A CONTROVERSIAL former adviser to Tony Blair is being tipped as the latest would-be MP to join the race to succeed Alistair Darling in Edinburgh South West.
John McTernan, who was a special adviser and then director of political operations in Downing Street, is said to be interested in standing as Labour’s candidate in the seat at next year’s general election.
Mr Darling announced last month that he was stepping down after 27 years as an MP.
And a timetable has now been set to choose a candidate to take over from the former Chancellor.
The deadline for applications is December 18, with a shortlist due to be produced by January 17 and the selection meeting scheduled for two weeks later
Labour councillors Ricky Henderson and Norma Austin Hart and Foysol Choudhury, chair of Edinburgh and Lothian Regional Equality Council, have already signalled their interest.
But because it is seen as a relatively safe seat – Mr Darling had a majority of 8447 over the Tories at the last election – it is certain to attract interest from further afield.
Mr McTernan is the first high-profile figure from outside Edinburgh politics whose name has been linked to the seat. Several sources said they understood he was considering putting his name forward, but Mr McTernan has not commented himself.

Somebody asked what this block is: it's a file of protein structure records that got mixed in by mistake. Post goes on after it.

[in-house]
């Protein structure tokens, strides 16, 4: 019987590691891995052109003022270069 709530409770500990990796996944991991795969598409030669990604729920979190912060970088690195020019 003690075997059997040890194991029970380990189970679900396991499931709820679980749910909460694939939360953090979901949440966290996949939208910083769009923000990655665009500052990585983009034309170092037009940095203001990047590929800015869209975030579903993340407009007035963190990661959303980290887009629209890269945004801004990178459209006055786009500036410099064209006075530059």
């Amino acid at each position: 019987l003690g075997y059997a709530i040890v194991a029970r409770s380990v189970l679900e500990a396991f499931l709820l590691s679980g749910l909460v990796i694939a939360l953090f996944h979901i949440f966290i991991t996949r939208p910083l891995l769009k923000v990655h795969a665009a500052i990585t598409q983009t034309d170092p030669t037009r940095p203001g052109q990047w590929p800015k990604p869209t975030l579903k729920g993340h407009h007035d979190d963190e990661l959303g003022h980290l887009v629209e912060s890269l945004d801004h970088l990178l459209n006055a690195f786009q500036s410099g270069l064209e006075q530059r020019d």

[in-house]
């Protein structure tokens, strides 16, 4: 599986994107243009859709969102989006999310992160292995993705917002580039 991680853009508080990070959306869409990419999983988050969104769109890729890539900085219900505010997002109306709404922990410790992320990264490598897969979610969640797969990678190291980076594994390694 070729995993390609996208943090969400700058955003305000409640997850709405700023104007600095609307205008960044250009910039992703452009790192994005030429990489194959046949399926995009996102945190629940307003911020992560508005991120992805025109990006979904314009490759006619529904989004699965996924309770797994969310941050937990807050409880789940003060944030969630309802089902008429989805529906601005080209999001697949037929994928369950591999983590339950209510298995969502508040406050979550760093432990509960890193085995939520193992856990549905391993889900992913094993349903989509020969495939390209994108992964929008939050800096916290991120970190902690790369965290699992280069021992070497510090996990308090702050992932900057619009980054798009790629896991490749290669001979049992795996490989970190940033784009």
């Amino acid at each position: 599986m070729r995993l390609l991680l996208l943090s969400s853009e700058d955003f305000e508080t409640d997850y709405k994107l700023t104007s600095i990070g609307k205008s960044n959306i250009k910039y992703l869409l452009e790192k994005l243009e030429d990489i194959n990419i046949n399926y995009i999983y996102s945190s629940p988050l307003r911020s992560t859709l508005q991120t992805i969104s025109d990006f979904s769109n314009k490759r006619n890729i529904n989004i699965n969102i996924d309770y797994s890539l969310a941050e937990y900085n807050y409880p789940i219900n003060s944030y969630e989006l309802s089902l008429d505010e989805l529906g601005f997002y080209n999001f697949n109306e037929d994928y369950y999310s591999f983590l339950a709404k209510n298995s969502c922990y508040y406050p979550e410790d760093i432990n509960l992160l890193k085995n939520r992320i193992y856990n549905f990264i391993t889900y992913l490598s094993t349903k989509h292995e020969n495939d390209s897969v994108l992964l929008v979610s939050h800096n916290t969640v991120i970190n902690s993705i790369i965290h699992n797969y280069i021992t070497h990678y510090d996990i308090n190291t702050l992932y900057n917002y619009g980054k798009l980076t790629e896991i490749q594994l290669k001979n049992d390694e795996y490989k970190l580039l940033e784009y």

His status as a “big hitter” could prove attractive to activists choosing a successor to Mr Darling. But others will be put off by his links to Mr Blair.
Mr McTernan, 55, was born in London, but grew up in the Capital and was educated at Firrhill High School, and Edinburgh University.
He was a Labour councillor in the London borough of Southwark and served as a Labour Party official and special adviser to Harriet Harman.
He then worked under David Cameron as director of operations at Carlton Television before being appointed head of policy to First Minister Henry McLeish. He was in Downing Street from 2004, first as special adviser in the No 10 policy unit responsible for housing and regeneration policy and then as political secretary and director of political operations.
He was interviewed under caution by police in the “cash for honours” investigation – allegations that peerages were traded for large financial loans to the Labour party – but no one was charged with any offence.
In 2007 he was seconded to the Scottish Labour Party to run its campaign for the Holyrood elections, which saw the SNP come to power as a minority government.
He then became special adviser at the Scottish Office, working first for Des Browne and then Jim Murphy.
And in 2011, Mr McTernan was appointed as communications director to Australian Labour Prime Minister, Julia Gillard, who was forced out of office two years later.